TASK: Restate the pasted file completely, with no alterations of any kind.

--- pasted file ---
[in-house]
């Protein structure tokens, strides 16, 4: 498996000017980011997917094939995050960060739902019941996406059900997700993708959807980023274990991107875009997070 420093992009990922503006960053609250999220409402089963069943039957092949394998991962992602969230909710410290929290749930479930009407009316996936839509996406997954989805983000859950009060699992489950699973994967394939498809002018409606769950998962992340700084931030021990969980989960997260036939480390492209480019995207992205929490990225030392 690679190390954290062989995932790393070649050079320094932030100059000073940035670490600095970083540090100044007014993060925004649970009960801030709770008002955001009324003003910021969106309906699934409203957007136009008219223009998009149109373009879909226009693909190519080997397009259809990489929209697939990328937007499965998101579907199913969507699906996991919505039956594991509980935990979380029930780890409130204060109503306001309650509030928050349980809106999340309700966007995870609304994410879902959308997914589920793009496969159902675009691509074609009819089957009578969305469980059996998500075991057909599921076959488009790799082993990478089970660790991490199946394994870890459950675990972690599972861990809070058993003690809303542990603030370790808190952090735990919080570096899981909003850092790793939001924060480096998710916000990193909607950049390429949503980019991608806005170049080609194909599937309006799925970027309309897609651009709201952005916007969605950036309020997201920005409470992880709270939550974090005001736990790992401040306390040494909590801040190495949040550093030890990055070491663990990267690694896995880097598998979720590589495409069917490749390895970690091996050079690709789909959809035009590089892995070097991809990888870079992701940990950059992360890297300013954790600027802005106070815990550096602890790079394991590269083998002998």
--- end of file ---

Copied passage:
[in-house]
């Protein structure tokens, strides 16, 4: 498996000017980011997917094939995050960060739902019941996406059900997700993708959807980023274990991107875009997070 420093992009990922503006960053609250999220409402089963069943039957092949394998991962992602969230909710410290929290749930479930009407009316996936839509996406997954989805983000859950009060699992489950699973994967394939498809002018409606769950998962992340700084931030021990969980989960997260036939480390492209480019995207992205929490990225030392 690679190390954290062989995932790393070649050079320094932030100059000073940035670490600095970083540090100044007014993060925004649970009960801030709770008002955001009324003003910021969106309906699934409203957007136009008219223009998009149109373009879909226009693909190519080997397009259809990489929209697939990328937007499965998101579907199913969507699906996991919505039956594991509980935990979380029930780890409130204060109503306001309650509030928050349980809106999340309700966007995870609304994410879902959308997914589920793009496969159902675009691509074609009819089957009578969305469980059996998500075991057909599921076959488009790799082993990478089970660790991490199946394994870890459950675990972690599972861990809070058993003690809303542990603030370790808190952090735990919080570096899981909003850092790793939001924060480096998710916000990193909607950049390429949503980019991608806005170049080609194909599937309006799925970027309309897609651009709201952005916007969605950036309020997201920005409470992880709270939550974090005001736990790992401040306390040494909590801040190495949040550093030890990055070491663990990267690694896995880097598998979720590589495409069917490749390895970690091996050079690709789909959809035009590089892995070097991809990888870079992701940990950059992360890297300013954790600027802005106070815990550096602890790079394991590269083998002998």